SumZero: What does your due diligence process look like for the deep value micro-caps that Gate City focuses on?
Melby: The due diligence process at Gate City Capital starts with a thorough review of the company’s financial filings including the 10-K’s, 10-Q’s and Proxy Statements. We supplement this with industry research by undertaking a similar process with the company’s competitors, suppliers, and customers. We build out a full financial model and use this information to construct a discounted cash flow analysis. We then calculate a floor value for the company approximating what we think the company would be worth if the operating business was discontinued. After completing this initial process, we arrange a conference call with company management and focus our attention on the business model and how the company generates cash. If everything goes well, we visit the company’s management at their headquarters. While some investors find that management teams are overly promotional, one of our big focuses with company visits is to gain a better understanding of the downside risk of the company. Building conviction around the quality of the assets and management teams through a visit has been very helpful to us – especially when a portfolio company’s share price declines. For our portfolio companies, we make it a point to attend annual meetings. This helps build our relationship with the entire management team and board of directors and establishes Gate City Capital as a long-term investor.
SumZero: Could you give us a case study on how this kind of intensive scuttlebutt style due diligence has paid off?
Melby: One of our largest investments is AMREP Corporation (AXR). AMREP owns 18,000 acres of owned land in the city of Rio Rancho, New Mexico. Our team has travelled to Rio Rancho multiple times and we have met with AMREP’s management team, other land owners, homebuilders, developers, and local government officials. Seeing and meeting everyone in person has given us a strong understanding of the amount of activity taking place in Rio Rancho and has provided us with additional conviction on the merits of our investment.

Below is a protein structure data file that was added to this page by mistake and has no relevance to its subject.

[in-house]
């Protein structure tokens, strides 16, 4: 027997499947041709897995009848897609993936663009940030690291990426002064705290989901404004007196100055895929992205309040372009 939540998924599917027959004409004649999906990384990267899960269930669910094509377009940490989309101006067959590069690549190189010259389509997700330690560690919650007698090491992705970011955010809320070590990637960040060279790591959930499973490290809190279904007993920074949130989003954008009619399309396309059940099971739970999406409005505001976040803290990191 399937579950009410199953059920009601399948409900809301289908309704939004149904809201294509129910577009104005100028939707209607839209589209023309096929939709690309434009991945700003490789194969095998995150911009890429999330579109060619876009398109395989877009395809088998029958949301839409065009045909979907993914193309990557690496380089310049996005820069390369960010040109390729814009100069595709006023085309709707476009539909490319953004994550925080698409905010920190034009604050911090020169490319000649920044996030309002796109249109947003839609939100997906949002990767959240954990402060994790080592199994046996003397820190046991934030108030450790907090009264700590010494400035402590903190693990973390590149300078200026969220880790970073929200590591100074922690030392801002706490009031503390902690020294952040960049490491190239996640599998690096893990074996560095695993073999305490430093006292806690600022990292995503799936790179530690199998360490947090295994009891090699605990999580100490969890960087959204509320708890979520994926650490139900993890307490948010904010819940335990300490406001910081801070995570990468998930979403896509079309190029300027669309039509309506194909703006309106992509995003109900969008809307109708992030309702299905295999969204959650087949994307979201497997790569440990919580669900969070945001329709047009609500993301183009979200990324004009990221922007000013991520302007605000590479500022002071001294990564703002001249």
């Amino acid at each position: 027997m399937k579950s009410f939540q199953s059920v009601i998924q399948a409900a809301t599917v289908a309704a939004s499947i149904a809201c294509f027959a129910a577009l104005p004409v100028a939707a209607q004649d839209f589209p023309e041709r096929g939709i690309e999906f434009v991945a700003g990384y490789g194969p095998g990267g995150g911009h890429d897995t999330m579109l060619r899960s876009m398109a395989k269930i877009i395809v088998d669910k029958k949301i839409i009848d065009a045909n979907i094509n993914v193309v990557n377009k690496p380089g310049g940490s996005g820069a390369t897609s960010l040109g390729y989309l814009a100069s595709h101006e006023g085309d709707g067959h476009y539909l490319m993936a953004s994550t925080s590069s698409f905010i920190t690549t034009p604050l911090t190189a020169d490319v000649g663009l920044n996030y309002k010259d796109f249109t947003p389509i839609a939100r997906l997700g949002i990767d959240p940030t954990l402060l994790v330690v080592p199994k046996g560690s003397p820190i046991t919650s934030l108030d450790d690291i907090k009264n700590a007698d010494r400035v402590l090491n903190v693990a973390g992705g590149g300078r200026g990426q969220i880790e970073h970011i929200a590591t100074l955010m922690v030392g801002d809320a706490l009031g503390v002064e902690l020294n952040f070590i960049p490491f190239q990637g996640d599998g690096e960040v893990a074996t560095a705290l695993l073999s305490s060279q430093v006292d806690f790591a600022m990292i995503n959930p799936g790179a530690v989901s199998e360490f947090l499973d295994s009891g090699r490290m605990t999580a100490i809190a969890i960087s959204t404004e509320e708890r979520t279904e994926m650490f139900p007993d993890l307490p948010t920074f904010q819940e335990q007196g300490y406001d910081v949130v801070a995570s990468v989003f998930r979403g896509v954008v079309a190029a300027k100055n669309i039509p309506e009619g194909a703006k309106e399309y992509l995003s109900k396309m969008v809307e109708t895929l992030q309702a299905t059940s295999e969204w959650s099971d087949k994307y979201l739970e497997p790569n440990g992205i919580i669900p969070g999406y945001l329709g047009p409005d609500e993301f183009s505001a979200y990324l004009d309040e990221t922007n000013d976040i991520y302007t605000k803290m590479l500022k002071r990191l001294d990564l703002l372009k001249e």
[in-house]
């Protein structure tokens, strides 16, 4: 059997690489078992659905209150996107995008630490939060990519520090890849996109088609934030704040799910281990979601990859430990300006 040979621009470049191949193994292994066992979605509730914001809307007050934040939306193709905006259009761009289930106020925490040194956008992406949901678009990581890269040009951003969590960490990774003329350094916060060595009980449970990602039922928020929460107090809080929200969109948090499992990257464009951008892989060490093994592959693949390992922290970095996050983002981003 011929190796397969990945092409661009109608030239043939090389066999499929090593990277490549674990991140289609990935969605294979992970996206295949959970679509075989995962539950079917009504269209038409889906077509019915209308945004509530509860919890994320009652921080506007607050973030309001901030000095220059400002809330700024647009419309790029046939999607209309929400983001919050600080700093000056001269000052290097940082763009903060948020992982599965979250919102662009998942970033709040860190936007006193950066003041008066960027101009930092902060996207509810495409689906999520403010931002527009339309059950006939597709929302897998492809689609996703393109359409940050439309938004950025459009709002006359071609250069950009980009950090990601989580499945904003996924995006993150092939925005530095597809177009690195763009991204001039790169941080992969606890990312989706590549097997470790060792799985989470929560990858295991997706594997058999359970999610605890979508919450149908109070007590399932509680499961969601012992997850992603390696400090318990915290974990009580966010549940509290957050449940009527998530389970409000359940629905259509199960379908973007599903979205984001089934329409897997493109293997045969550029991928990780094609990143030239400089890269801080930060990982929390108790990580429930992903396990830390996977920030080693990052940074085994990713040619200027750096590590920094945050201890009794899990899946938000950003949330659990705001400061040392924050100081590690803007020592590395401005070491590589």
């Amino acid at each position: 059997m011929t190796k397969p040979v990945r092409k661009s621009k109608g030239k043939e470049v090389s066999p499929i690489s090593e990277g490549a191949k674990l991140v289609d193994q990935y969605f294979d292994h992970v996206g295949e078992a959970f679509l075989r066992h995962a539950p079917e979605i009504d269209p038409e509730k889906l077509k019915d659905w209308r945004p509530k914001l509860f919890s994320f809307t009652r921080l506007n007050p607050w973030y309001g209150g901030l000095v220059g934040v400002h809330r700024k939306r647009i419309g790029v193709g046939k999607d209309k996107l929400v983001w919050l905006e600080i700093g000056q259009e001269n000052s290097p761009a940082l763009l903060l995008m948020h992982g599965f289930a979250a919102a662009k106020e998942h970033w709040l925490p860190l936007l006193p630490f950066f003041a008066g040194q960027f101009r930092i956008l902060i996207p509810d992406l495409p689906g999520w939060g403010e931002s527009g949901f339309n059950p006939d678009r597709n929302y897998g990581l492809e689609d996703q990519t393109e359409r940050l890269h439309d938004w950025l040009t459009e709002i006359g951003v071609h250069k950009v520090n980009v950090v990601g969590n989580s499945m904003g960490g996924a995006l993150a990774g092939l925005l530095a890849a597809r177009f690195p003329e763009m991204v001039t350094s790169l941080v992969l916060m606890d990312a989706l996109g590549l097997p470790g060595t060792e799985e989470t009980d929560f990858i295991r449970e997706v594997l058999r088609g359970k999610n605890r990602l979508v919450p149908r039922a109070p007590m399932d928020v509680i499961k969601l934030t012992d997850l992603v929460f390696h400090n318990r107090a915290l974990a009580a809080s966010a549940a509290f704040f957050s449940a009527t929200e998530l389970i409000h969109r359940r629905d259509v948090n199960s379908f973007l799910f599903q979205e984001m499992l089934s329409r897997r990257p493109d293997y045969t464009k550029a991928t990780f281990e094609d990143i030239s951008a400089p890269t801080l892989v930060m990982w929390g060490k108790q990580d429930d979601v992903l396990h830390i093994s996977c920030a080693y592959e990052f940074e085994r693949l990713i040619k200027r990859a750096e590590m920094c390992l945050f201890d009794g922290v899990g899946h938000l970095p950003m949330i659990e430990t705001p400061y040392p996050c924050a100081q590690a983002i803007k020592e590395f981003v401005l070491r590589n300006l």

SumZero: What advice do you have for investment professionals who may want to launch their own funds? What is the best advice you received on launching Gate City, and what would you advise your past self to do differently?
Melby: Starting a fund is hard and can be stressful. I would only pursue it if you are certain that is what you want to do and have a high degree of conviction in your investment strategy and process. There is also a large amount of financial uncertainty associated with going out on your own. I also encourage investors that are considering launching their own fund to prepare for the financial uncertainty that comes with being a business owner rather than an employee.
SumZero: Gate City recently filed a schedule 13-G form disclosing a 17.5% ownership in Optex Systems Holdings Inc. (OPXS). When Optex reported their quarterly earnings less then a month later, the stock popped ~50%. Could you walk us through your Optex thesis?
Melby: Optex Systems manufactures optical sighting systems primarily for the defense industry. Optex is the largest manufacturer of laser-protected periscopes for the U.S. military and manufactures sighting systems for armored land vehicles and rifle scopes for commercial customers. We thought the company’s free cash flows could show dramatic improvement as the United States and other allies expand and upgrade land vehicles including the Abrams tank and Bradley fighting vehicles. Additionally, several of Optex’s primary competitors have recently exited the market, which should allow Optex to command higher margins over time. Prior to the recent earnings announcement, Optex had a market capitalization of under $9 million and an enterprise value below $7.5 million. We thought the company’s valuation provided us with limited downside and the potential for substantial upside if our thesis played out.